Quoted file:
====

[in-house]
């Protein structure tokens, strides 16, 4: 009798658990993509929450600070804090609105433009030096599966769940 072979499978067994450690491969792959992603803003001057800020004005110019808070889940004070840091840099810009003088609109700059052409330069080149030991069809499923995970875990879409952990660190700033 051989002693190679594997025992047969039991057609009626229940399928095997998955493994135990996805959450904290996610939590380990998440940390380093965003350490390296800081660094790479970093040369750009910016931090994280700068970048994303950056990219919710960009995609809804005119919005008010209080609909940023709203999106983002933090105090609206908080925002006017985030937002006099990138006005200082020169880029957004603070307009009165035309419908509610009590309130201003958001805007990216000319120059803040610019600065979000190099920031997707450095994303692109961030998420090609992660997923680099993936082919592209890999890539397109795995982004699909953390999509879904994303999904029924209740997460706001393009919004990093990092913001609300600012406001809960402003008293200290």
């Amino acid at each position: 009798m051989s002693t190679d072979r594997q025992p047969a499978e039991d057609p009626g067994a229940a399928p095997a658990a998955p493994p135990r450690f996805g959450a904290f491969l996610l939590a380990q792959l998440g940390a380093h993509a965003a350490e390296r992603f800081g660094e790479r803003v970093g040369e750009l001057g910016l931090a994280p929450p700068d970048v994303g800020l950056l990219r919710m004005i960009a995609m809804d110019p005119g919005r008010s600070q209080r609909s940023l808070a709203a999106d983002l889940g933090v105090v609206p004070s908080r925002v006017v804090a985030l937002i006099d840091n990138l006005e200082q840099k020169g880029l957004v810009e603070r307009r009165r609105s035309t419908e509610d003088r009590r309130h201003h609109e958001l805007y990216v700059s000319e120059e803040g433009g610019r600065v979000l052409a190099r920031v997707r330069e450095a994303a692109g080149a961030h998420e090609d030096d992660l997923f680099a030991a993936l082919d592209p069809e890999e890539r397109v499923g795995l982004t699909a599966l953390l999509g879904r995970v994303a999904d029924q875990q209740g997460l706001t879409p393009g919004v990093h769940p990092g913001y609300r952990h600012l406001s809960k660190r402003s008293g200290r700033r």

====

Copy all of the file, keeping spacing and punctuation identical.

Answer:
[in-house]
């Protein structure tokens, strides 16, 4: 009798658990993509929450600070804090609105433009030096599966769940 072979499978067994450690491969792959992603803003001057800020004005110019808070889940004070840091840099810009003088609109700059052409330069080149030991069809499923995970875990879409952990660190700033 051989002693190679594997025992047969039991057609009626229940399928095997998955493994135990996805959450904290996610939590380990998440940390380093965003350490390296800081660094790479970093040369750009910016931090994280700068970048994303950056990219919710960009995609809804005119919005008010209080609909940023709203999106983002933090105090609206908080925002006017985030937002006099990138006005200082020169880029957004603070307009009165035309419908509610009590309130201003958001805007990216000319120059803040610019600065979000190099920031997707450095994303692109961030998420090609992660997923680099993936082919592209890999890539397109795995982004699909953390999509879904994303999904029924209740997460706001393009919004990093990092913001609300600012406001809960402003008293200290």
């Amino acid at each position: 009798m051989s002693t190679d072979r594997q025992p047969a499978e039991d057609p009626g067994a229940a399928p095997a658990a998955p493994p135990r450690f996805g959450a904290f491969l996610l939590a380990q792959l998440g940390a380093h993509a965003a350490e390296r992603f800081g660094e790479r803003v970093g040369e750009l001057g910016l931090a994280p929450p700068d970048v994303g800020l950056l990219r919710m004005i960009a995609m809804d110019p005119g919005r008010s600070q209080r609909s940023l808070a709203a999106d983002l889940g933090v105090v609206p004070s908080r925002v006017v804090a985030l937002i006099d840091n990138l006005e200082q840099k020169g880029l957004v810009e603070r307009r009165r609105s035309t419908e509610d003088r009590r309130h201003h609109e958001l805007y990216v700059s000319e120059e803040g433009g610019r600065v979000l052409a190099r920031v997707r330069e450095a994303a692109g080149a961030h998420e090609d030096d992660l997923f680099a030991a993936l082919d592209p069809e890999e890539r397109v499923g795995l982004t699909a599966l953390l999509g879904r995970v994303a999904d029924q875990q209740g997460l706001t879409p393009g919004v990093h769940p990092g913001y609300r952990h600012l406001s809960k660190r402003s008293g200290r700033r």